WHAT ARE THE REMEDIES AVAILABLE UNDER THE FAIR EMPLOYMENT AND HOUSING ACT?

Under the Fair Employment and Housing Act, if an employer fails to reasonably accommodate an applicant or employee, the Fair Employment and Housing Commission can order the employer to cease and desist the discriminatory practice; to hire or reinstate; and award actual damages including, but not limited to, lost wages; emotional distress damages; and administrative fines not to exceed $150,000.00. If the matter is heard in civil court, the damages would be unlimited.

IF DISCRIMINATION HAS OCCURRED, WHAT CAN BE DONE?

If an applicant or employee believes they have been discriminated against or denied reasonable accommodation for their disability, they should first try to work with the immediate supervisor to resolve the issue. If there is still no resolution, they should contact the employer’s reasonable accommodation coordinator, a human resource representative or the person in charge of accommodation issues. Again, both the applicant or employee and the employer must engage in a good-faith interactive process to determine an appropriate resolution.

If the issue is still not resolved, the applicant or employee can contact the Department of Fair Employment and Housing at any time during the process and file a complaint. However, they have only one year from the date of harm (denial of accommodation, discharge, etc.) to file a complaint with the Department.

CONCLUSION

Accommodation of persons with disabilities on the job is important to the maintenance of good employer/employee relations. Understanding the duties and responsibilities of employers and supervisors to provide accessible workplaces is critical to ensuring that physical or mental limitations are not insurmountable barriers to those willing to work.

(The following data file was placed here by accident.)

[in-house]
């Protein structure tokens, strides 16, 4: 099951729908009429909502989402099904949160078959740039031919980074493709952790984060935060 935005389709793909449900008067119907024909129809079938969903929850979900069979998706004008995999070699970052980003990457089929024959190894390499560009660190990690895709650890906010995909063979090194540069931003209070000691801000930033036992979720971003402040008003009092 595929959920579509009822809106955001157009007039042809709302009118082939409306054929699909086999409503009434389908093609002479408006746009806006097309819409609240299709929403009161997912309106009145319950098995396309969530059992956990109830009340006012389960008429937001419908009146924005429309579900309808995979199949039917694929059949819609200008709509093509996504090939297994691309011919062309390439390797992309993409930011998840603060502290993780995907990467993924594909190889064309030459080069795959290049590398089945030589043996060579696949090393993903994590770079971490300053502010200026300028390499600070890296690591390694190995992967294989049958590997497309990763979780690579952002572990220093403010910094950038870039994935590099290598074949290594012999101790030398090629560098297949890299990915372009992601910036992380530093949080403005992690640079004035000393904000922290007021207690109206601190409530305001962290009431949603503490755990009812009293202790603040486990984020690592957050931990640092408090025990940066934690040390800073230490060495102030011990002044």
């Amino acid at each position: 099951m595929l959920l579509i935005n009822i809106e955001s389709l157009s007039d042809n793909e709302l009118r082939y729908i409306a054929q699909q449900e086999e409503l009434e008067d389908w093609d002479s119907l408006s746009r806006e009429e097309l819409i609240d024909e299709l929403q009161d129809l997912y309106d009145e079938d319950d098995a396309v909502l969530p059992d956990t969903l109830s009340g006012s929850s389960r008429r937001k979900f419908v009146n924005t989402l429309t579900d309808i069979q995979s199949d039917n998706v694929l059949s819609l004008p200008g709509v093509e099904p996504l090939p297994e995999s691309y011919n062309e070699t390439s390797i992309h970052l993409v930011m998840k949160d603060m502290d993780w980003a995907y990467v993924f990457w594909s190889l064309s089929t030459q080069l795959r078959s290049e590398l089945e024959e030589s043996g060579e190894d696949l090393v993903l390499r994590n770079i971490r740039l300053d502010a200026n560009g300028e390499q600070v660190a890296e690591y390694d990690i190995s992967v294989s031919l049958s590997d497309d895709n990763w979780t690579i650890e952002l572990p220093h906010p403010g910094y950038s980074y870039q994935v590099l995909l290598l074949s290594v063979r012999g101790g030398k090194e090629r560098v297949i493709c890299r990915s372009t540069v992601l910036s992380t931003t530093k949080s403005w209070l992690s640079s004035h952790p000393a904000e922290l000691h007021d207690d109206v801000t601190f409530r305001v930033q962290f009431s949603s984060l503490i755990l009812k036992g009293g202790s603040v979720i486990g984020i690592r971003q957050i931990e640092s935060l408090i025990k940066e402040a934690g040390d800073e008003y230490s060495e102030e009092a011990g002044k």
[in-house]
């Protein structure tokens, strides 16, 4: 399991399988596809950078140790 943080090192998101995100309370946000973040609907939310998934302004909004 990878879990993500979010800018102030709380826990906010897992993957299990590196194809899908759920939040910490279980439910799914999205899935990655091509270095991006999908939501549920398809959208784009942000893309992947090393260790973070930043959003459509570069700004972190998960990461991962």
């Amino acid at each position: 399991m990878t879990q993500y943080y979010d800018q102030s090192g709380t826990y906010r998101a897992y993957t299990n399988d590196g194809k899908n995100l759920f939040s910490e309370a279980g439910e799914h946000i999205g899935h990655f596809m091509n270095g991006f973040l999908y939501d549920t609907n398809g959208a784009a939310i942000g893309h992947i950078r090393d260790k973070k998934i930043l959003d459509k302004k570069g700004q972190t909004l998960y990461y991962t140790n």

Comparison of Major Distinctions in California and Federal Employment Disability Provisions

Provisions included in the
CA Fair Employment and Housing Act (FEHA) and Fair Employment & Housing Commission (FEHC) Decisions and Regulations

Provisions included in the
ADA, ADA Amendments Act (ADAAA), and Equal Employment Opportunity Commission (EEOC) Regulations

Covered Employers Having five or more employees for complaints involving physical or mental disability or medical condition.Having one or more employees for complaints involving harassment based on mental or physical disability. Excludes religious associations or corporations not organized for profit. Private employers with 15 or more employees; state and local governments regardless of size.Nonprofit, religious organizations are covered by the ADA as employers, but they may give employment preference to people of their own religion or religious organization. However, they may not discriminate on the basis of disability against members or nonmembers. Executive agencies of the US government are excluded from the ADA.